The following blog entry was written while performing research for a Vital Signs report on Carbon Markets. To learn more about Worldwatch’s Vital Signs click here.
The European Union’s Emissions Trading Scheme has been under public scrutiny over the past couple weeks after officials found that cyber-criminals had breached security on its registries to steal and sell $40 million worth of carbon emissions permits. The breaches forced the European Commission to suspend trading on the EU-ETS for two weeks so that it could reexamine its regulatory strategy before finally reopening on February 4th.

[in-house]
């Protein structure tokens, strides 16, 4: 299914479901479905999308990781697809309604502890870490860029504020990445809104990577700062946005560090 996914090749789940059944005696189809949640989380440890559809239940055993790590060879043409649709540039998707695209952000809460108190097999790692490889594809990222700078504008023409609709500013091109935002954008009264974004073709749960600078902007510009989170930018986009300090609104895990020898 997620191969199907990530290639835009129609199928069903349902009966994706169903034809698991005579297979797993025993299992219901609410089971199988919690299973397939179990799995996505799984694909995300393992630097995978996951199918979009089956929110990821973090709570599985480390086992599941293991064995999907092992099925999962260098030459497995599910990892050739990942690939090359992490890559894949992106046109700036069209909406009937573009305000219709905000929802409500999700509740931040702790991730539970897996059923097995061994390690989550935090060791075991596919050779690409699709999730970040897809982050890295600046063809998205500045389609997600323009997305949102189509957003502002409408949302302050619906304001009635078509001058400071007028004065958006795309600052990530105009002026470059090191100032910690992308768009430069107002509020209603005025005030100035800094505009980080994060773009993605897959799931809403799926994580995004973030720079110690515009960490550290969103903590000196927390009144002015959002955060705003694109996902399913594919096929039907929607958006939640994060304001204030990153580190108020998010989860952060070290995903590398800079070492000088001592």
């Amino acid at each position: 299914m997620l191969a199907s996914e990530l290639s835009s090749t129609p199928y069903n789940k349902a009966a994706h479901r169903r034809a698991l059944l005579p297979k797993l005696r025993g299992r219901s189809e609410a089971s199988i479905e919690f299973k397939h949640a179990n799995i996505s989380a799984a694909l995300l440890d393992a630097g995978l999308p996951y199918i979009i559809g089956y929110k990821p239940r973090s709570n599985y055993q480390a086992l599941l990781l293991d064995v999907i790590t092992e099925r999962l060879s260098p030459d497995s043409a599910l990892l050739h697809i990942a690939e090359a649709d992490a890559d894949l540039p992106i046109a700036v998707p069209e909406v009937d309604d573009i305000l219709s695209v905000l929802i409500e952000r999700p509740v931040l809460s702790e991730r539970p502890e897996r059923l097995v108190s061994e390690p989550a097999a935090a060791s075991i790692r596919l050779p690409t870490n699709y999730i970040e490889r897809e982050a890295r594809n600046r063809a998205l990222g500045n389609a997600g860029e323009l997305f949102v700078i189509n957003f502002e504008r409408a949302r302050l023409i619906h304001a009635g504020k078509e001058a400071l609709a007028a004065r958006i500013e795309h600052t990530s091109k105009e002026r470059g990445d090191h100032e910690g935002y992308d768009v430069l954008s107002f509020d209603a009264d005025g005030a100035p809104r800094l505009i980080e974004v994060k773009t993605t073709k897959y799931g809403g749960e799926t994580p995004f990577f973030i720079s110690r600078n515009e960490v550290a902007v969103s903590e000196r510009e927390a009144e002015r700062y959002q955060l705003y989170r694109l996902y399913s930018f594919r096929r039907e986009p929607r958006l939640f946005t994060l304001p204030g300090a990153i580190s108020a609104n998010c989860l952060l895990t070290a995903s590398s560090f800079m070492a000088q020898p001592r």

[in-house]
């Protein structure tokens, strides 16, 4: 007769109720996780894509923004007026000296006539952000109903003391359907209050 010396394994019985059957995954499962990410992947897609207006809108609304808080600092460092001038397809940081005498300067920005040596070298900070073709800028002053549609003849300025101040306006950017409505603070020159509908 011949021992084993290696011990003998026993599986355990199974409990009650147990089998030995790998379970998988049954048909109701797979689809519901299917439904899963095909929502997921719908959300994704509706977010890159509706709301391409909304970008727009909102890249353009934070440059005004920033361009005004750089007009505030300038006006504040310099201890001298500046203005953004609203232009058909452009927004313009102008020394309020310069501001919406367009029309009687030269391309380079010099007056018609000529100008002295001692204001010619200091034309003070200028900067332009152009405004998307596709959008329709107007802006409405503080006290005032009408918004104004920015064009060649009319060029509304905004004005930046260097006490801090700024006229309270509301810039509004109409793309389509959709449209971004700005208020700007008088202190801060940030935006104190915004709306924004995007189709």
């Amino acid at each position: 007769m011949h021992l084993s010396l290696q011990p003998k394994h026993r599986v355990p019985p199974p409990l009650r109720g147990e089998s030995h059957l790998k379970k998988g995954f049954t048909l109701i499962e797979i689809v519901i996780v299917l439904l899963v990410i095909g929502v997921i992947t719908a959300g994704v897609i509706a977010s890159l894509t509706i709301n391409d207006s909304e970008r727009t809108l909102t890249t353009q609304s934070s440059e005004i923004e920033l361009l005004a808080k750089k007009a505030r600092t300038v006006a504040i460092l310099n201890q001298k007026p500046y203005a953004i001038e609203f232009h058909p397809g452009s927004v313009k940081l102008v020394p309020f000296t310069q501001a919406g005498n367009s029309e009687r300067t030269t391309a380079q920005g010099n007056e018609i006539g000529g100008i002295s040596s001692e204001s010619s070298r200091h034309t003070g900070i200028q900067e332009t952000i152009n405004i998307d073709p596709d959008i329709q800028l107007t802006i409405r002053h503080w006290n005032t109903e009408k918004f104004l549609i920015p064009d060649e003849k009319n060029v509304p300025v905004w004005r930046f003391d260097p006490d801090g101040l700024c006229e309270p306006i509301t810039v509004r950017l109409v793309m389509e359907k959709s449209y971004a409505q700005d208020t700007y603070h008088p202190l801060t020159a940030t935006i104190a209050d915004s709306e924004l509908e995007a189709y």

The fraudulent activity involving the EU-ETS has primarily economic, rather than environmental, ramifications. The environmental integrity of the cap – the scheme’s ability to contain carbon dioxide emissions – has not been compromised. Only when governments generate more permits or regulators fail to correctly measure emissions from regulated sources is the cap compromised. Rather the effect of the events is to cripple trader confidence and raise transaction costs in a way that undermines the economic efficiency of the market.